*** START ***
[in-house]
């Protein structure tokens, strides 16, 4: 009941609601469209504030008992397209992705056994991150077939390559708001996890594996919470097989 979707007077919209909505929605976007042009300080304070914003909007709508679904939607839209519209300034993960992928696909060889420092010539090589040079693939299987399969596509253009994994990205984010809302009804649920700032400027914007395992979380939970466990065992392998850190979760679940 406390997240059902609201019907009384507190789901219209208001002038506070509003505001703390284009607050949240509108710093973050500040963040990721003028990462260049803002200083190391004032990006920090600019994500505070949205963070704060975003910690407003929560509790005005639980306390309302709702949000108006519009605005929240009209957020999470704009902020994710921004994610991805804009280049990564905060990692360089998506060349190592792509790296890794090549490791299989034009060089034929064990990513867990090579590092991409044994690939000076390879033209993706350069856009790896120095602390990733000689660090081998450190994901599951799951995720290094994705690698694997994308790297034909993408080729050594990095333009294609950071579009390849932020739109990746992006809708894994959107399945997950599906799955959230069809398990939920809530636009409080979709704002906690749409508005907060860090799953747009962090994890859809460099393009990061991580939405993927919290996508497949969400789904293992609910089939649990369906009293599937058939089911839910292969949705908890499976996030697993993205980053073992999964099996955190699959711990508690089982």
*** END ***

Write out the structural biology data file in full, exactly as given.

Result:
[in-house]
């Protein structure tokens, strides 16, 4: 009941609601469209504030008992397209992705056994991150077939390559708001996890594996919470097989 979707007077919209909505929605976007042009300080304070914003909007709508679904939607839209519209300034993960992928696909060889420092010539090589040079693939299987399969596509253009994994990205984010809302009804649920700032400027914007395992979380939970466990065992392998850190979760679940 406390997240059902609201019907009384507190789901219209208001002038506070509003505001703390284009607050949240509108710093973050500040963040990721003028990462260049803002200083190391004032990006920090600019994500505070949205963070704060975003910690407003929560509790005005639980306390309302709702949000108006519009605005929240009209957020999470704009902020994710921004994610991805804009280049990564905060990692360089998506060349190592792509790296890794090549490791299989034009060089034929064990990513867990090579590092991409044994690939000076390879033209993706350069856009790896120095602390990733000689660090081998450190994901599951799951995720290094994705690698694997994308790297034909993408080729050594990095333009294609950071579009390849932020739109990746992006809708894994959107399945997950599906799955959230069809398990939920809530636009409080979709704002906690749409508005907060860090799953747009962090994890859809460099393009990061991580939405993927919290996508497949969400789904293992609910089939649990369906009293599937058939089911839910292969949705908890499976996030697993993205980053073992999964099996955190699959711990508690089982």